When you think about food law, what is the first thing that pops into your head? Perhaps
it is food labelling regulations, or mandated safety inspections, or the Farm Bill. Clearly there are a large swath of regulations, statutes, and institutions that might come up. One thing is for certain, however: you do not think of the Constitution.
Given the historic fall from grace of Lochner v. United States, that reaction is not surprising. Lochner was a Supreme Court case widely known to establish a fundamental substantive due process right to contract under the 14th Amendment. 1 Any abridgement of that right through economic regulation had to be “a fair, reasonable, and appropriate exercise of the police power of the State” to pass constitutional muster. 2 However, this economic due process doctrine did not last long. In West Coast Hotel Co. v. Parrish, the Court affirmatively disavowed any fundamental right to freedom of contract under the 14th amendment. 3 Since then, any economic regulation “which is reasonable in relation to its subject and is adopted in the interests of the community” meets due process. 4 Many scholars therefore find it reasonable to assume that “economic ‘substantive due process’ is entirely dead [and] buried.” 5
This begs the question: does this mean that a constitutional attack on laws that implicate
food freedom are dead? Recent cases out of Wisconsin and Florida show that the answer is no, not completely.
In Diaz v. City of Fort Pierce, a Florida circuit court found that a ban on food trucks
within 500 feet of restaurants was substantially likely to violate due process under the Florida Constitution. 6 Though the City claimed vague interests in the safety of the community, commissioner meetings revealed an underlying desire to prevent competition against established restaurants. 7 The court cited two main problems with the law: (1) the ordinance did not reasonably serve the cited safety interests, and (2) the ordinance solely served the city’s illegitimate interest in economic protectionism. 8 Other ordinances were more closely tailored to safety issues like preventing traffic and littering, including trash receptacle requirements and prohibitions on the blocking of streets. 9 There was no independent reason why proximity to a restaurant posed particular safety concerns. 10 The protectionist interests, meanwhile, were deemed contrary to the public welfare, and were therefore not legitimate government interests for due process purposes. 11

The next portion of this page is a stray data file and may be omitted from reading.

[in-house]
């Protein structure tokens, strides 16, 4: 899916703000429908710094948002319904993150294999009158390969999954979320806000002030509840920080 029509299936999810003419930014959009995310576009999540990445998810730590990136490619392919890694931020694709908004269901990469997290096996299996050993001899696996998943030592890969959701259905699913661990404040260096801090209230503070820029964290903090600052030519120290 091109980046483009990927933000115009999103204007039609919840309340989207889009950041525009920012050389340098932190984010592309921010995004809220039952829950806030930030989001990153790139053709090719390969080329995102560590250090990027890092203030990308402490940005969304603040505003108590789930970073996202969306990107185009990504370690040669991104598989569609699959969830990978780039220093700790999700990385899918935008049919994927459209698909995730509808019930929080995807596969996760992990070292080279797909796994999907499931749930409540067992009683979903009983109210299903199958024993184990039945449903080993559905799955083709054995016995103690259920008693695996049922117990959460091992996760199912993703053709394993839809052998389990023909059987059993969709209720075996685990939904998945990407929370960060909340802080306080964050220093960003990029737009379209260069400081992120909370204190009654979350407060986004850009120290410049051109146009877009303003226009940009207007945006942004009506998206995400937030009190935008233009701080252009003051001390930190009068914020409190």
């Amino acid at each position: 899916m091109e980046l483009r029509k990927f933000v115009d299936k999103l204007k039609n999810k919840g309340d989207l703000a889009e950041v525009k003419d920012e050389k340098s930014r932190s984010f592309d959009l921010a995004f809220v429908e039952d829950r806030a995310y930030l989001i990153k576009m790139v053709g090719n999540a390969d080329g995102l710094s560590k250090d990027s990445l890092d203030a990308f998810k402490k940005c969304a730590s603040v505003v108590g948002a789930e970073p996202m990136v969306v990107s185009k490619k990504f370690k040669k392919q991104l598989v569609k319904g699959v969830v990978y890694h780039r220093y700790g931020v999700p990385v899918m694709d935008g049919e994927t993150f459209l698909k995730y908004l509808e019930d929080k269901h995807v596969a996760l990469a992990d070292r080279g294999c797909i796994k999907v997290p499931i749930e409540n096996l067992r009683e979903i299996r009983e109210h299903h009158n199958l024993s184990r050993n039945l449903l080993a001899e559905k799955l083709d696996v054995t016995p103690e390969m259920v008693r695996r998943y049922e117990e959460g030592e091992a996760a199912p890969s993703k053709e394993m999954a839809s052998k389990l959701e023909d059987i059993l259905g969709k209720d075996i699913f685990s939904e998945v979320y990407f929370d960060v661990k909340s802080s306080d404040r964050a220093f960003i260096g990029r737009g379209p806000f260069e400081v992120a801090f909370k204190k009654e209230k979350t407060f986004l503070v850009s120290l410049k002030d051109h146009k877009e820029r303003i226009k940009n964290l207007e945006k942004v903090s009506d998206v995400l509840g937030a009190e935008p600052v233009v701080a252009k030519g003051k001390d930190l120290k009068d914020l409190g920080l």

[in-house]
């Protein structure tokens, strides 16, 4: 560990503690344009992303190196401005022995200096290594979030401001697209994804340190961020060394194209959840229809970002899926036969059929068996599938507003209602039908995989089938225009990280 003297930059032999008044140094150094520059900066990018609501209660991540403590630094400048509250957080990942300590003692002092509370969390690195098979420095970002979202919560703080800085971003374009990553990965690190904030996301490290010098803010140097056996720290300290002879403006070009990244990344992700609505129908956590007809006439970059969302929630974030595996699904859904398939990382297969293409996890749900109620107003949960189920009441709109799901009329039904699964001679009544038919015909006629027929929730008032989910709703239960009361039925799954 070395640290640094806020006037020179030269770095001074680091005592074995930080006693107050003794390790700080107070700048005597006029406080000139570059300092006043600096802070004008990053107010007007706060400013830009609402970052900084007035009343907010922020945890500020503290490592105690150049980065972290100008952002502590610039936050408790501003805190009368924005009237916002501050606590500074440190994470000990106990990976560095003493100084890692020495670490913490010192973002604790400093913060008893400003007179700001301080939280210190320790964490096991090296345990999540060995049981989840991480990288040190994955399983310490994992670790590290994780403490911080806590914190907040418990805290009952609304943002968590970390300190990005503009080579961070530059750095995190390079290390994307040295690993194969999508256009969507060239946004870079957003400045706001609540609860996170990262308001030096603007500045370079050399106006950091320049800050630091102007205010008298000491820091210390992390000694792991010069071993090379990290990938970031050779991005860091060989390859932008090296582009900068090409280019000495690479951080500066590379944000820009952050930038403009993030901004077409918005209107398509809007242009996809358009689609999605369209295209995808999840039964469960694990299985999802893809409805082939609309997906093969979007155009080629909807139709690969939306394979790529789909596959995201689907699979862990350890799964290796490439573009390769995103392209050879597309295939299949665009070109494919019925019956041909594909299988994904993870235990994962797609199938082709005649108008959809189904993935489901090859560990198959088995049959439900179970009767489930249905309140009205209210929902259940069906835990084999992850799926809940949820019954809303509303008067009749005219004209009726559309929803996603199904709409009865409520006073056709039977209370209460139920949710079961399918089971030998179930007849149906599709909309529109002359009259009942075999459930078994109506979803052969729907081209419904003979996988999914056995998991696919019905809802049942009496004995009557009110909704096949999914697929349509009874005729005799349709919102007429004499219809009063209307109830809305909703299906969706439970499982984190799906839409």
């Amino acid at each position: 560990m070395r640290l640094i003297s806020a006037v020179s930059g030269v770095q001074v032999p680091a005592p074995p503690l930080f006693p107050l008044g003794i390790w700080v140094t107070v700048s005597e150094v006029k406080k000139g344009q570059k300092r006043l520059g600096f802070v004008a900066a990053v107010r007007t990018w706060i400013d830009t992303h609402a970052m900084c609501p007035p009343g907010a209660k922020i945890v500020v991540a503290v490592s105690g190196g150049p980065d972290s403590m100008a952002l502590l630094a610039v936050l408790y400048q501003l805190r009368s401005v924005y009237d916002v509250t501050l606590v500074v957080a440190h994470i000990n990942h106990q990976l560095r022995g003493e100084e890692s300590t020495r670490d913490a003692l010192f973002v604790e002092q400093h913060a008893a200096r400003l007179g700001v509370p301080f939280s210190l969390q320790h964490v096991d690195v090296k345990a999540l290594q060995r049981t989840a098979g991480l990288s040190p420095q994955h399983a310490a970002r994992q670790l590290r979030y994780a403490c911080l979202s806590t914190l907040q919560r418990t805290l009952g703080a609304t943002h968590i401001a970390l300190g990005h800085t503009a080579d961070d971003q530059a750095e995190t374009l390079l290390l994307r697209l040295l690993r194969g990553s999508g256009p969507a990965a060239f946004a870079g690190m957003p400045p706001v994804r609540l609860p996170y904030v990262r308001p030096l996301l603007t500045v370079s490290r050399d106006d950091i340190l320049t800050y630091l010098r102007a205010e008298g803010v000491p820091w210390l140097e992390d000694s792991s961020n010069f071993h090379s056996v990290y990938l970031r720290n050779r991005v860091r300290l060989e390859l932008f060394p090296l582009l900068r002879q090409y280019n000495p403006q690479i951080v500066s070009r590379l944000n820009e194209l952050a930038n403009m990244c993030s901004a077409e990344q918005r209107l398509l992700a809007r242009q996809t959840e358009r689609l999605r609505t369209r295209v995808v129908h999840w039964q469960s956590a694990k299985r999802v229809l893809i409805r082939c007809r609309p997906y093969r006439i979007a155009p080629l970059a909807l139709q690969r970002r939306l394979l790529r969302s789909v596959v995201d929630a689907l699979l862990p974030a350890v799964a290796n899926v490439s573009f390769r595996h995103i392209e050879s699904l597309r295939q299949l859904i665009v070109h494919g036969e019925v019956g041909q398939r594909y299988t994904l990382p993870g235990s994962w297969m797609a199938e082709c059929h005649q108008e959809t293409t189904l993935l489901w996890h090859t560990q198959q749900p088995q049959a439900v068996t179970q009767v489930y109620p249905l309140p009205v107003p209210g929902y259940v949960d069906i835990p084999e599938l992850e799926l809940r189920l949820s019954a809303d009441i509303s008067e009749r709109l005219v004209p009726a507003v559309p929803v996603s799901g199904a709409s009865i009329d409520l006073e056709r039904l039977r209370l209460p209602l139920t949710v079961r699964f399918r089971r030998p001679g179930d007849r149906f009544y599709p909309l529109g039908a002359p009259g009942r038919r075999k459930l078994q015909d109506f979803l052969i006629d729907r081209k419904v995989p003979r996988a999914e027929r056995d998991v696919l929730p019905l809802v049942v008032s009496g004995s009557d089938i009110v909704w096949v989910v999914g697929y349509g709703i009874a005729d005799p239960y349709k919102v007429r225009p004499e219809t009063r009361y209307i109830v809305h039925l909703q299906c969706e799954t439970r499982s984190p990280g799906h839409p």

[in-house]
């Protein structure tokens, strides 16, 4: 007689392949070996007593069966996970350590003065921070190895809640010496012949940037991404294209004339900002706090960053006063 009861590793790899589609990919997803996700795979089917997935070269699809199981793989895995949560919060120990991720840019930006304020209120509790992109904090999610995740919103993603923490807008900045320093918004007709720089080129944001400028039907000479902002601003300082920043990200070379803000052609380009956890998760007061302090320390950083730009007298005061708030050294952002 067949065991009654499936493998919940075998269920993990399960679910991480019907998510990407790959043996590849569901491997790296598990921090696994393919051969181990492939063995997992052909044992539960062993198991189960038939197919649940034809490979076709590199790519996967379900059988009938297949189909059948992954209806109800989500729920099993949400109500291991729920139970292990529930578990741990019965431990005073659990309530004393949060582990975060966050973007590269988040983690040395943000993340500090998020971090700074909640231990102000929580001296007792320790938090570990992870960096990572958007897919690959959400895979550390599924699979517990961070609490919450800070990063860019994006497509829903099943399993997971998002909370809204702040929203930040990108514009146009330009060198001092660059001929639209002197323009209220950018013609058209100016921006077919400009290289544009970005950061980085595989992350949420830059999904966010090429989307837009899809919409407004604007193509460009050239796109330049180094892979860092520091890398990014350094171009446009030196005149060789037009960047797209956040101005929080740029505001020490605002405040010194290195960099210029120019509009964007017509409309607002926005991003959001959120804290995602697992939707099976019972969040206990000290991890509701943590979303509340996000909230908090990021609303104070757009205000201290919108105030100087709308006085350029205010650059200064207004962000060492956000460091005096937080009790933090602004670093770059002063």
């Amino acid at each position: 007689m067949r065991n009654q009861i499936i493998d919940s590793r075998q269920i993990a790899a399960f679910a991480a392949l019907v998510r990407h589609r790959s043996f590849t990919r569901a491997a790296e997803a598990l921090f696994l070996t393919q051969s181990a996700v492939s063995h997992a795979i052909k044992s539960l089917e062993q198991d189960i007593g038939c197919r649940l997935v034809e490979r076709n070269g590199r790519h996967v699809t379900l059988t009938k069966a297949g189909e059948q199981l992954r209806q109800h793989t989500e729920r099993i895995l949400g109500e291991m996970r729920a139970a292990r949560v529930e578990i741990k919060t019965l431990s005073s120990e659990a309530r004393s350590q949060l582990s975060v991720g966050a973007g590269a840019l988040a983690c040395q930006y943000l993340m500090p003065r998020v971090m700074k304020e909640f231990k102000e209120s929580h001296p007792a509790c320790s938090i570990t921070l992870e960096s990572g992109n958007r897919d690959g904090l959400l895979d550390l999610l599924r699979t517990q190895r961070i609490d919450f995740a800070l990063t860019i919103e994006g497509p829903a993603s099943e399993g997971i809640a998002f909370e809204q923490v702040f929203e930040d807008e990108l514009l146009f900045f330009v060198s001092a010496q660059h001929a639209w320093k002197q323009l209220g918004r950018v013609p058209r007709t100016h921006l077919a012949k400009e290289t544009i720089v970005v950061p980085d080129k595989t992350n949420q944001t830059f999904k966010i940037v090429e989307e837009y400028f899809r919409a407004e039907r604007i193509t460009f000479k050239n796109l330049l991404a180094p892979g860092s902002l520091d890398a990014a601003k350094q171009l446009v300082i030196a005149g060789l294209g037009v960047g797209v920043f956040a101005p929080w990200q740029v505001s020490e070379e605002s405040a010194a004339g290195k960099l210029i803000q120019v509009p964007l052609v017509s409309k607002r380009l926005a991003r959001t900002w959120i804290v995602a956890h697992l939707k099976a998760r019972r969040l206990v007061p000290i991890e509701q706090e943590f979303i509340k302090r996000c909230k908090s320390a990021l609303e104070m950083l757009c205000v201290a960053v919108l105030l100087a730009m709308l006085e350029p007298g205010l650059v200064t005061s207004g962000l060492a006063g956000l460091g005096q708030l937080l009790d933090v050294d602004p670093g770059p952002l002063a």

Similarly, in Kivirist v. Wisconsin Department of Agriculture, a Wisconsin district court
found that regulations prohibiting the sale of home-baked goods without a commercial grade kitchen violated due process under the Wisconsin constitution. 12 Like in Diaz, there were two main problems with the regulations: (1) experts agreed that home baking did not pose any substantial health risks; and (2) underlying protectionist interests created skepticism over the state’s health motivations. 13 The process of baking rendered the products non-hazardous, and there was no evidence of any outbreaks caused by home baking. 14 Additionally, special allowances were made for certain food providers despite similar safety risks, showing that protectionist interests were likely involved. 15 This combination of lack of evidence of health risks and underlying protectionist interests ultimately doomed the regulatory scheme, even under deferential rational basis review. 16
The Diaz and Kivirist cases show that a food freedom case in more likely to succeed
where the regulation’s impact on the purported state interest is easy to verify or test, and